L.M. I wouldn't say that it MUST be judged within those terms, but I do believe there is a sense in which it is somewhat outside the range of secular art theory. However, my statements on this matter could be seen as more of a query: many faiths are circumscribed and make claims that, ostensibly, an unbeliever cannot fathom. If this is so, can an artwork made from within that faith-tradition or perspective be properly understood from without? I think there are many reasons to go ahead and try. And there is something to be said for the idea that the internal motivations and inspirations of each individual artist, regardless of faith or the lack thereof, are multivalently complex and - in some ways - impossible for a theorist to really comprehend. In this I think the solution is to consider all things as "in relation." That is, we're all humans, we all share some commonalities. Even the most hardened skeptic believes some things and can thus relate, in some small way, to a work of faith. For me, it's really just about encouraging identification, a state where we try to foster understanding. I think this human identification is where the distanced art theorists may some day approach a truer understanding of faith-motivated work. So, to answer your question, yes - in some ways the faith-work us beyond the ability of the unbeliever to understand. But in another way, since we're all human, there is a point of connection that is open to us if we wish to take it.
- Matt Ballou - www.eikonktizo.c (guest) 5-03-2007 10:09 pm

I have made a "front-page" post linking to Matt Ballou's essay. I've also transposed the last two comments to that thread.
- sally mckay 5-04-2007 4:42 am

The exchange quoted from the podcast misses the context and the ironic, self-parodying tone of the comments. The conversation was not praising the art world for sequestering itself from the world of lived religion, but quite the opposite: lamenting the hands-off attitude, really, the taboo of religion in the world of avant-garde artists. This is a strange dynamic that needs explanation: why do art historians studying art before the modern era give attention to religion, but those writing on fine art since the 19th century often very confidently consider religion irrelevant, even improper to examine? And contemporary art critics are even worse: religion is nothing but reactionary, ideologically neanderthal, completely out of bounds for artists no less than critics and theorists. The fear seems to be that giving it any attention implies that one endorses or promotes it.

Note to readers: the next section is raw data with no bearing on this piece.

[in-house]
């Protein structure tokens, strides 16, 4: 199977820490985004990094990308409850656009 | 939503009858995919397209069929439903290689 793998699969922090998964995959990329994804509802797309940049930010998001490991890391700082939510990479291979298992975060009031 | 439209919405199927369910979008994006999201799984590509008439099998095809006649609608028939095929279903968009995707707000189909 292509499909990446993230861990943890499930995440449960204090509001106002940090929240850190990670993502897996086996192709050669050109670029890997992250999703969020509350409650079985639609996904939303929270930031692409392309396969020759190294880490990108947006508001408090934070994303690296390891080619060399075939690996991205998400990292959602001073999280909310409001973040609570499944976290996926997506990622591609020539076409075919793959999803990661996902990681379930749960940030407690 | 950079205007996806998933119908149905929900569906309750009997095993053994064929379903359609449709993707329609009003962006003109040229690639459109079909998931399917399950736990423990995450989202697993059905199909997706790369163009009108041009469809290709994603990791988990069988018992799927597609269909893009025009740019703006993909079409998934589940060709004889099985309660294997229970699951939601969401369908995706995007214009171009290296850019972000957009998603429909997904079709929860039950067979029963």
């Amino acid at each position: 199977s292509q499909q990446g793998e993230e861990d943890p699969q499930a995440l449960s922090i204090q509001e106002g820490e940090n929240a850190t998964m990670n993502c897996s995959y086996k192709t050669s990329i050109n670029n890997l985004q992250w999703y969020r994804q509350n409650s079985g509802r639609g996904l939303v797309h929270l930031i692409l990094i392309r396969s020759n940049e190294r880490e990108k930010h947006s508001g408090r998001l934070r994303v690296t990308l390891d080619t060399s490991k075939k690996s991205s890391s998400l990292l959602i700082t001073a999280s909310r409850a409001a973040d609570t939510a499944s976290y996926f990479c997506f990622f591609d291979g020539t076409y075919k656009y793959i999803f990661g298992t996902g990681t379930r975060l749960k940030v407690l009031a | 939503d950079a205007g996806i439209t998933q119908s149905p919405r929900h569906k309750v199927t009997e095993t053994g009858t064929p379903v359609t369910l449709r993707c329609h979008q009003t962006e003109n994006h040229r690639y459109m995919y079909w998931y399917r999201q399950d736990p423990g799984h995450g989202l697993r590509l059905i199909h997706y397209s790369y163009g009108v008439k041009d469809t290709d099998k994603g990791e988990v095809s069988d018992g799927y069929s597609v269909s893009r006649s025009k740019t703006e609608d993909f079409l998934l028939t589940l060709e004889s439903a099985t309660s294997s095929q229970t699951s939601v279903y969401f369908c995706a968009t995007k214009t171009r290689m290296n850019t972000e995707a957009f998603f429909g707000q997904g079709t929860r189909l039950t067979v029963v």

- David Morgan (guest) 5-15-2007 5:18 am

Thanks David, I'm glad to hear that there was some irony expressed with that exchange. Check out the thread that Sally links to in the comment above. It was a lively discussion there as well.

- L.M. 5-15-2007 6:20 am

Thanks for posting David. I realise that Bad At Sports likes to adopt a bad boy tone. I think the irony comes through, but that kind of jocular club talk sometimes makes my hackles rise (imagine if the discussion was about racial exclusion, for instance). That quote aside, I've been saying here and there that I think the symposium was a great idea, and that I'm very intrigued by the questions you raise. I hope you have seen the essay that Matt Ballou wrote in response to the event. As L.M. points out, it all sparked a long thread here with some great discussion. Thank you for that!